Sweet Dreams at “Downton Abbey”

Highclere Castle is the film location for the "Downton Abbey" television series. ©Laurel Kallenbach

Highclere Castle is the film location for the “Downton Abbey” television series. ©Laurel Kallenbach

If, like me, you’re addicted to British costume drama Downton Abbey, why moon around watching past episodes? Just go for a visit and live it for real! You can see Highclere Castle’s gorgeous rooms and experience its real-life history through the eyes of your favorite TV character. You can’t help but visualize Mr. Carson presiding over the dining room or Cora Grantham having tea in the library when you’re there.

(You can also live vicariously by reading about my own personal Downton Abbey pilgrimage a couple of years ago.)

If you really want an immersion into the estate where the Downton Abbey TV series is filmed, you can now also spend the night on the property—not at the big house, but in London Lodge, accommodations built into the imposing arched entryway to Highclere Park.

London Lodge, on the Highclere estate, is built around a grand, arched entryway. Photo courtesy Highclere Castle.

London Lodge, on the Highclere estate, is built around a grand, arched entryway. Photo courtesy Highclere Castle.

London Lodge is decorated like a casual, contemporary cottage—with a sitting room, bedroom and full kitchen on one side of the archway, and the comfortable double bedroom, bathroom and dressing area on the other. London Lodge just opened in early 2015—and it’s already booked for the year!

Simply elegant, a stay at London Lodge offers a chance to stay on the Highclere grounds where there are acres of forests to ramble and lovely, expansive views of the castle from a distance. Guests can meander to Dunsmere Lake, The Temple of Diana, and tour the house and King Tut exhibit (ticket required).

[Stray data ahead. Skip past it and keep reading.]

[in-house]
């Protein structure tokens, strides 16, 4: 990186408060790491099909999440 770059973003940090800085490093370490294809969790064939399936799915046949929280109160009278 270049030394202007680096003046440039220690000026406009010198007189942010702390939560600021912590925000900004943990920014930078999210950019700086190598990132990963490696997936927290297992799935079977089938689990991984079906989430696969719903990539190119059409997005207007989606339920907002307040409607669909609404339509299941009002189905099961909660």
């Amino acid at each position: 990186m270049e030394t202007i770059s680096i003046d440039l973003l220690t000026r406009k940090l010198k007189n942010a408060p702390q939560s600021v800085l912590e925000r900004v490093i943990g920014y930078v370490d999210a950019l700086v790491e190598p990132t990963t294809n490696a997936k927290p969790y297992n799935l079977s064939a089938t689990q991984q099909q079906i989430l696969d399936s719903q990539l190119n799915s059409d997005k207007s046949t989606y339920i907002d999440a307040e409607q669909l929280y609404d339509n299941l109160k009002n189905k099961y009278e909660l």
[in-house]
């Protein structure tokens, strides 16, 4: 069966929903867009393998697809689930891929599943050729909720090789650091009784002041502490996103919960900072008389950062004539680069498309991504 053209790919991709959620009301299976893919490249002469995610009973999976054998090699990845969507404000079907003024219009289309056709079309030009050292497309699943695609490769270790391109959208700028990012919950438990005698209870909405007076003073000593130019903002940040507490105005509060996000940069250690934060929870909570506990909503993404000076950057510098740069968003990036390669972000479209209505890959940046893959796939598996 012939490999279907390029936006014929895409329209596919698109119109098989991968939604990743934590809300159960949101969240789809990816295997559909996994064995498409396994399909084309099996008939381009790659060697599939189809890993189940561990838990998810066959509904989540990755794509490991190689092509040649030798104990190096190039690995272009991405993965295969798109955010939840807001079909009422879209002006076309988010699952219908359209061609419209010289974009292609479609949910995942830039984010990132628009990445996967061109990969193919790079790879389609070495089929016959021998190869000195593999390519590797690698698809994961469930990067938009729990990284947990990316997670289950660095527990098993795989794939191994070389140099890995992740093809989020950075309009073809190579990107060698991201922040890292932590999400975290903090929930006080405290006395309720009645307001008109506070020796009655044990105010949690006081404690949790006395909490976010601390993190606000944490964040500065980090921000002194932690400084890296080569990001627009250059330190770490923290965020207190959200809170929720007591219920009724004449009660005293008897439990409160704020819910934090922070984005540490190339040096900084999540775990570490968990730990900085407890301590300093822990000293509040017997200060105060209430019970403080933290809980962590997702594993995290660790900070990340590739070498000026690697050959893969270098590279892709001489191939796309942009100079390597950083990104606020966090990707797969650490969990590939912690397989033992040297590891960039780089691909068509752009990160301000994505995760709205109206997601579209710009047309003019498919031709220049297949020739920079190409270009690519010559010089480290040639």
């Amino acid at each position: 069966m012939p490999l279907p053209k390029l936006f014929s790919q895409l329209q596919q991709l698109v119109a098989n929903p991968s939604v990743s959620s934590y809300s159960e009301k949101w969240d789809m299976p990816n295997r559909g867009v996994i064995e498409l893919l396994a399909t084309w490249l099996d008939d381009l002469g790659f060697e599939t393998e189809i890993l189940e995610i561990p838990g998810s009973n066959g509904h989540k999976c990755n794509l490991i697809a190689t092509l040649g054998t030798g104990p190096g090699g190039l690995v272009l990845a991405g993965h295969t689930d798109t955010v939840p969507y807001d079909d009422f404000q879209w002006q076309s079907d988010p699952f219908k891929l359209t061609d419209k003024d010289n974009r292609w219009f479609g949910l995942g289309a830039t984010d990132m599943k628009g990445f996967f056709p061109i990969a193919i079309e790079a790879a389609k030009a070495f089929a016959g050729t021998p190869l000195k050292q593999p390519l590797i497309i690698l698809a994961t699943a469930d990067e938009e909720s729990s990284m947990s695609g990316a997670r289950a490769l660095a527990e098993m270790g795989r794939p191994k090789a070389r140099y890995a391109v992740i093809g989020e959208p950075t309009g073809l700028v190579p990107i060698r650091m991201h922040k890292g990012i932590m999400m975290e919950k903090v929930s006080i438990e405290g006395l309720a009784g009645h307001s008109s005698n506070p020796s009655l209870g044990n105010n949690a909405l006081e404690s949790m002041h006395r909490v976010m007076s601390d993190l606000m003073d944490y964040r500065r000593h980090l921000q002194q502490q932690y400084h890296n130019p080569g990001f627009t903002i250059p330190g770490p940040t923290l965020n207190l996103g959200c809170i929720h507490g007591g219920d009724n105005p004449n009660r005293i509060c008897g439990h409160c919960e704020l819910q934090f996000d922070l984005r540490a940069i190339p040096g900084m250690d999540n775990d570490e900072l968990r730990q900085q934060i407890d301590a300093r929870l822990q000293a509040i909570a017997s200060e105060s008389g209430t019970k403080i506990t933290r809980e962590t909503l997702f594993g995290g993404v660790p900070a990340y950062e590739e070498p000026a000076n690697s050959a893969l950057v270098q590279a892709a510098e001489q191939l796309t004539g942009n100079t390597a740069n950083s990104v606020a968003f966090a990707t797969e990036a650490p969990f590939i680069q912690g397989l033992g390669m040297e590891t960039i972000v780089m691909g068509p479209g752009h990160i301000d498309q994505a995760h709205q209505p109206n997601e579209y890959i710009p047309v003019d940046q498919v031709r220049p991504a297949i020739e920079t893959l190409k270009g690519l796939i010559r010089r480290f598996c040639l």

Built in 1793 by the first Earl of Carnarvon, the London Lodge arch is made with Coade stone with heavy iron gates, and it frames the grand entrance used by family and visitors Highclere Castlle. The individual lodge rooms to either side were added later, probably around 1840. Over the past two years they’ve been restored by the current earl and his wife to provide unique and luxurious accommodation for two.

I haven’t been to London Lodge, but it sounds just smashing!

Written by the Countess Carnarvon, "Lady Catherine, the Earl, and the Read Downton Abbey" chronicles the history of Highclere Castle during the 1920s and '30s.

Written by the Countess Carnarvon, “Lady Catherine, the Earl, and the Read Downton Abbey” chronicles the history of Highclere Castle during the 1920s and ’30s.

Laurel Kallenbach, freelance writer and editor

P.S.: If you can’t get reservations at London Lodge, you might enjoy Highclere’s 20th-century history in the books written by the Countess Carnarvon: Lady Almina and the Real Downton Abbey and Lady Catherine, the Earl, and the Real Downton Abbey.

The second book tells the story of one of Highclere Castle’s more famous inhabitants, Catherine Wendell, a glamorous American woman who married Lady Almina’s son, the 6th Earl of Carnarvon. Catherine presided over the grand estate during the tumultuous 1920s and ’30s, a period when many of England’s great houses faded as their owners’ fortunes declined. As WWII loomed, Highclere’s survival as the family home of the Carnarvons was in the balance.

Read more of my Downton Abbey posts:

Photo of the Week: Castle Mountain, Banff National Park

Castle Mountain, Banff National Park, Alberta, Canada ©Laurel Kallenbach

Driving on the Trans-Canada Highway between Banff and Lake Louise, my husband and I were treated to several miles of spectacular views of Castle Mountain, located within Banff National Park in the Canadian Rockies.  A well-positioned pullover gave us the chance to stretch our legs and view this section of the scenic Bow Valley.

Read my posts about the Canadian Rockies:

Laurel Kallenbach, freelance writer and editor 

Winter Blues in the Caribbean’s Turks & Caicos

Sea kayaks on Grace Bay beach, Turks and Caicos ©Laurel Kallenbach

When temperatures hover below freezing and the winter color palette consists of dirty-snow white and dormant-grass brown, I either book a trip to the tropics or gaze longingly at photos of an island. Just seeing the aquamarine Caribbean water meet the sunny blue of  the sky makes me sing with happiness. Here, neon sea kayaks on Grace Bay beach, Turks and Caicos, are calling me to paddle out to the horizon on a quest for a rainbow. Now these are the kind of blues I want all winter long!

Read more about Turks and Caicos:

Laurel Kallenbach, freelance writer and editor

 

 

 

Photo of the Week: A Colorful Breakfast in Jamaica

Tastes of the tropics: watermelon and star apple fruit, with grapefruit on the far platter ©Laurel Kallenbach

On a Jamaica visit, I spent a week at a yoga and creative writing retreat at Bromley, a historic estate perched high in the hills in the St. Ann area. Every morning a platter of fresh tropical fruit appeared on the table. On this day, we dove into grapefruit, watermelon and star apple fruit—along with Jamaican coffee, of course.

Read more about my travels in Jamaica:

Laurel Kallenbach, freelance writer and editor